FORSYTH COUNTY, Ga. – Emergency management in Forsyth County was in full effect. Things got bad around noon Tuesday, Jan. 28 and lasted pretty much until 3 p.m. Jan. 29.
The Forsyth County Fire Department responded to a total of 52 incidents, 15 were medical emergencies, 22 motor vehicle accidents and four were investigating smoke calls, one was a vehicle fire and the others were miscellaneous calls, including a water leak inside a structure.
During about the same time frame, the Forsyth County Sheriff's Office attended to 196 accident calls, 155 road obstructions and 94 assist motorist.
About 1:45 p.m. on Tuesday, the Forsyth County Emergency Management Operations Center off Settingdown Road was brought up to level 2 status.
From noon until midnight on Tuesday, Jan. 28, the Forsyth County 911 Center received a total of 842 calls for service. That number includes 234 officer-initiated calls.
From midnight Wednesday until 2:45 p.m. this Jan. 29, the 911 Center received 129 calls for service.
In preparing for the inclement weather operations, the 911 Center brought in six additional staff members.
Emergency service personnel were brought in for support, which was kept live until 2:30 p.m. Jan. 29.
“We shut it down to basically on-call, or as needed status,” said Div. Chief Jason Shivers, of the Forsyth County Fire Department. “Basically what we did from the emergency operations center was manage the needs of the county, working very close with all the agencies you would expect to provide critical support to the community.”
That included the Forsyth County Sheriff's Office, Forsyth County Roads and Bridges Department, state Department of Transportation and other emergency services.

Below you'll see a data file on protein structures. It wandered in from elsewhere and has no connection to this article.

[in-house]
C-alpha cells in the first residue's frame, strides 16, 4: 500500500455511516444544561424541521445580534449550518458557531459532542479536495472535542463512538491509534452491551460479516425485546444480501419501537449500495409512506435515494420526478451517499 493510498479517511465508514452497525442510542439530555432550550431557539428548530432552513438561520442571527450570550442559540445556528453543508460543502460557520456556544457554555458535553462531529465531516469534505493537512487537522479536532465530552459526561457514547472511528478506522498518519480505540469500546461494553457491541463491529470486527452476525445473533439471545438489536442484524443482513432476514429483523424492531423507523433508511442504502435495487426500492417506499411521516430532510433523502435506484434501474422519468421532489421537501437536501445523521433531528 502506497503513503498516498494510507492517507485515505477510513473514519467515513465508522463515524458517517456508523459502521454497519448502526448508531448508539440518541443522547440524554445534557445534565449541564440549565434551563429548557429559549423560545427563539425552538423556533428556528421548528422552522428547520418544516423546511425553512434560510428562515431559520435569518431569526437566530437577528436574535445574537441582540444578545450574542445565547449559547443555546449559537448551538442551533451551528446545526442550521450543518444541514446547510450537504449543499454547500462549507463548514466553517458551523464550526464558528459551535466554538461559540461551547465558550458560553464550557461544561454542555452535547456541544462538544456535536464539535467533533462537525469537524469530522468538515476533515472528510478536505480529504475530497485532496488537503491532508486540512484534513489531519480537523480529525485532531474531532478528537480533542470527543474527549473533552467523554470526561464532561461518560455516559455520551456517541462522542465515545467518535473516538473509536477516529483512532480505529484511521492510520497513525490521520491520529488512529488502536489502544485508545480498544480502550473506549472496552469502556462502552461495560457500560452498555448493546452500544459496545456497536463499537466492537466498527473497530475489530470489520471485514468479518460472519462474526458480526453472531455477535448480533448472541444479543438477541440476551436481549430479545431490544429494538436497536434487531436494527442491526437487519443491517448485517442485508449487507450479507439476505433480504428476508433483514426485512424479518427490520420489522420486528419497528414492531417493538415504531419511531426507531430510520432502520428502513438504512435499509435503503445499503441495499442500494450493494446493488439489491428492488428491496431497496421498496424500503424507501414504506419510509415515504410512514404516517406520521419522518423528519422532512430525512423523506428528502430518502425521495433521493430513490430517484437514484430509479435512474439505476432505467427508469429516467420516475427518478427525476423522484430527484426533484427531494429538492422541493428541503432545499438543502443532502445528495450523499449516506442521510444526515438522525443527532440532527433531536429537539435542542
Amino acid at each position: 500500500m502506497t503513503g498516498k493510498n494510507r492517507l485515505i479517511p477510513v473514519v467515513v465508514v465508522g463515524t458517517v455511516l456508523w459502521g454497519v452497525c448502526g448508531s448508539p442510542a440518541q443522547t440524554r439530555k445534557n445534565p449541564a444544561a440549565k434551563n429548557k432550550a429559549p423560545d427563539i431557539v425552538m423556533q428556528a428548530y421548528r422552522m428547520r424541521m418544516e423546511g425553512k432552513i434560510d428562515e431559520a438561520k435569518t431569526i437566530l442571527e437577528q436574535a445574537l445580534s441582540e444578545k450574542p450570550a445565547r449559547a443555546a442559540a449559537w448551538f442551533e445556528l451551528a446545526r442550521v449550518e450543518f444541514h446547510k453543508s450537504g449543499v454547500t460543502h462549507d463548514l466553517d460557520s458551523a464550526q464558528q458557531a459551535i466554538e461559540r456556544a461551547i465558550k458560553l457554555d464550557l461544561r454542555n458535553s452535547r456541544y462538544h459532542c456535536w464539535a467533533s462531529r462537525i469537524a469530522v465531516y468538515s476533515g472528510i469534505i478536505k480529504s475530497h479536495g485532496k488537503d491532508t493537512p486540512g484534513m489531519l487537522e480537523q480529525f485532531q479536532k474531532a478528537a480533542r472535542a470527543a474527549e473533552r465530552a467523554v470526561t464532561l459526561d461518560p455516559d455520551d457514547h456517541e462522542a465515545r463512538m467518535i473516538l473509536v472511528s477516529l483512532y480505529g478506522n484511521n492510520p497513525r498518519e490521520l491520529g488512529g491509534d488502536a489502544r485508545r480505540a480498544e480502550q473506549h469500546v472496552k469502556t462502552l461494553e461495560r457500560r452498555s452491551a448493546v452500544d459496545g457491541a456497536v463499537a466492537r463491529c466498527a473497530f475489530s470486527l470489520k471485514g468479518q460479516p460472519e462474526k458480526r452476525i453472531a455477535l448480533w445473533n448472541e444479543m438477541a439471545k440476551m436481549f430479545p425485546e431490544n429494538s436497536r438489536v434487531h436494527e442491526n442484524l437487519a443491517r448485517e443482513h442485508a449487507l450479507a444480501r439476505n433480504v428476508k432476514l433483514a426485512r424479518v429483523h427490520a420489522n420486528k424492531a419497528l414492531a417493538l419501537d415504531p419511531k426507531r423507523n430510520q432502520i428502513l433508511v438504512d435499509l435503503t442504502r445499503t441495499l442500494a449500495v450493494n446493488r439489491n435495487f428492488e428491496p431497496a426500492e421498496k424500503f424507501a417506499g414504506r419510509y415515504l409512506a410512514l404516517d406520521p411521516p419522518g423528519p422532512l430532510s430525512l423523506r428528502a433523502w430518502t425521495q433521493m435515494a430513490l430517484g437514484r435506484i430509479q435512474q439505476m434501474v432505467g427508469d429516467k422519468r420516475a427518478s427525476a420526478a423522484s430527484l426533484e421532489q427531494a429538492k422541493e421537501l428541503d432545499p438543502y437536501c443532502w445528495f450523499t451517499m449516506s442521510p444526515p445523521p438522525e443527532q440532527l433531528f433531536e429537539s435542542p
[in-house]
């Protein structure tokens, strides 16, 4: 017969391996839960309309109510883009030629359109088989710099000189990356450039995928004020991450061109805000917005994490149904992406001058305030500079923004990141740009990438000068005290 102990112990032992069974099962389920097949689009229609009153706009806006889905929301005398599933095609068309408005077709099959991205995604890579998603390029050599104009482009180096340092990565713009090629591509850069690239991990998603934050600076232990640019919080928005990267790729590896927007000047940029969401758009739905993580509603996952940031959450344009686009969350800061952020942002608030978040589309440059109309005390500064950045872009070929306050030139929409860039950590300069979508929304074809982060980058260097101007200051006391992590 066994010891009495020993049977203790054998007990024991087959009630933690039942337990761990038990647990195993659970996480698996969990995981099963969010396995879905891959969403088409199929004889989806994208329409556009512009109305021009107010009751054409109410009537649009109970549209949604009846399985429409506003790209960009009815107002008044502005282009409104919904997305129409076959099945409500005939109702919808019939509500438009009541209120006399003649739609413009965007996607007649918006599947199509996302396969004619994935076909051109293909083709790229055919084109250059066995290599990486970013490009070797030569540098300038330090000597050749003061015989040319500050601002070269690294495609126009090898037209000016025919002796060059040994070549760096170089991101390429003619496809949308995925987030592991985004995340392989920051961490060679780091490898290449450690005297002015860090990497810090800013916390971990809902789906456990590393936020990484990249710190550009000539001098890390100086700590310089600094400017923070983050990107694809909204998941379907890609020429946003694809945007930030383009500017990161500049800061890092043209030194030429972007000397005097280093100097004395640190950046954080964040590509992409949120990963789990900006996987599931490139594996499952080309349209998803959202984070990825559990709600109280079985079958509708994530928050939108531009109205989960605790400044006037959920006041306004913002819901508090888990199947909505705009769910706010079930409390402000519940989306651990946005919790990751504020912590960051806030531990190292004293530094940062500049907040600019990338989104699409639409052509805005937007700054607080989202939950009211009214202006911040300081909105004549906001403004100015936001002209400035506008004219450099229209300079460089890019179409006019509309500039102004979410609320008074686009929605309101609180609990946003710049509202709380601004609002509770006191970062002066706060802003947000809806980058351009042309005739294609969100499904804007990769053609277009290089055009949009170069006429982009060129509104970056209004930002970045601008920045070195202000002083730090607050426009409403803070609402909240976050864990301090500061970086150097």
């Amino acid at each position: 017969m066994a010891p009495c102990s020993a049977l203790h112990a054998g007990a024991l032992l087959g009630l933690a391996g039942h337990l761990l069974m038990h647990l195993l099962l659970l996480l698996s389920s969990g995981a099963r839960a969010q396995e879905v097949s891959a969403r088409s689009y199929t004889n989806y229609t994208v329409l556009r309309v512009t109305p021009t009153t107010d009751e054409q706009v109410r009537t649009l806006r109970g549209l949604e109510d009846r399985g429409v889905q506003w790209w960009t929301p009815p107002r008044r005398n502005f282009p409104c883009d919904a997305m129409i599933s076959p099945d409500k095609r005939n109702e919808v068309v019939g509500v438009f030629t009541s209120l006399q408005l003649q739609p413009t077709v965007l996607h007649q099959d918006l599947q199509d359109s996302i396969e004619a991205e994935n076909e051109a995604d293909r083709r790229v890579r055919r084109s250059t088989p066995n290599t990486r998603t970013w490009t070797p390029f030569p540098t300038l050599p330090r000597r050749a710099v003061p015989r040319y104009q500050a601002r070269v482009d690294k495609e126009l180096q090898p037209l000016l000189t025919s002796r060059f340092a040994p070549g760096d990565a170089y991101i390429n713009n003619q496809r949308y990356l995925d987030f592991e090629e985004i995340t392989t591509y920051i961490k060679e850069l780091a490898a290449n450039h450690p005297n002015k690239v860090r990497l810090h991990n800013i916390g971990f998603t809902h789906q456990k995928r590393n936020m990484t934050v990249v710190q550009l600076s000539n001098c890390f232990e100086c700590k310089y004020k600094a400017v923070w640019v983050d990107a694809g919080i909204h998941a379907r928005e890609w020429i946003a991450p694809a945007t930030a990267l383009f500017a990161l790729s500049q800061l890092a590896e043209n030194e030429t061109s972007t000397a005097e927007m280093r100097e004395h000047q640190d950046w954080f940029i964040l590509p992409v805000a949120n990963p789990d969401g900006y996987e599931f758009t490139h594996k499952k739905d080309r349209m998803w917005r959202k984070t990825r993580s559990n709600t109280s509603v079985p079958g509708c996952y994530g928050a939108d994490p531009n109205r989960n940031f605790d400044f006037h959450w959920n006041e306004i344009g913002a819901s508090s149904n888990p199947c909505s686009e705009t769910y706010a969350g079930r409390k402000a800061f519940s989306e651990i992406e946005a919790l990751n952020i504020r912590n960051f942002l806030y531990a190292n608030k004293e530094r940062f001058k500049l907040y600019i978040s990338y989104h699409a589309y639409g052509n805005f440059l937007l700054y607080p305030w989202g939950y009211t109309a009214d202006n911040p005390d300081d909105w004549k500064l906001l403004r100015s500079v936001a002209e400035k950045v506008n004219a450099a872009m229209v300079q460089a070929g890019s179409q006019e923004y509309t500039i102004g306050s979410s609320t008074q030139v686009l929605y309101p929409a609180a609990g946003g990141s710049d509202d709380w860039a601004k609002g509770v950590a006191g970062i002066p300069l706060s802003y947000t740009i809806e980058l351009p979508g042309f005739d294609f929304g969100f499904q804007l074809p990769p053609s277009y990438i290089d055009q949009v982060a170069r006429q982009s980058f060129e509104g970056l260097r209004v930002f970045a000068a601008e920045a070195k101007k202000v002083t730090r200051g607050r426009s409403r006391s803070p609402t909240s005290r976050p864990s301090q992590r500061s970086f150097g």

Emergency calls after 3 p.m. Wednesday Jan. 29 had dropped to less than normal because people were staying indoors.
“We can attribute that to people doing exactly what we'd asked – staying home,” Shivers said. “That eased the burden on the emergency services and the road departments and allowed us to continue to work on the roads to make them passable.”
Thursday morning, Shivers recommends people wait until the sun has a chance to get up and that people are not driving in the dark. With Forsyth County Schools canceled and late starts for many businesses, less traffic is expected on Thursday.
The county’s Roads and Bridges personnel have remained busy throughout this weather event.
While planning and preparation for potential inclement weather had been taking place over the past several days, Forsyth County Roads and Bridges transitioned into inclement weather operations around 1 p.m. Tuesday.
The county has five sand/salt trucks (four of which are also outfitted with snow plows) and three motor graders with blades to scrape the roads.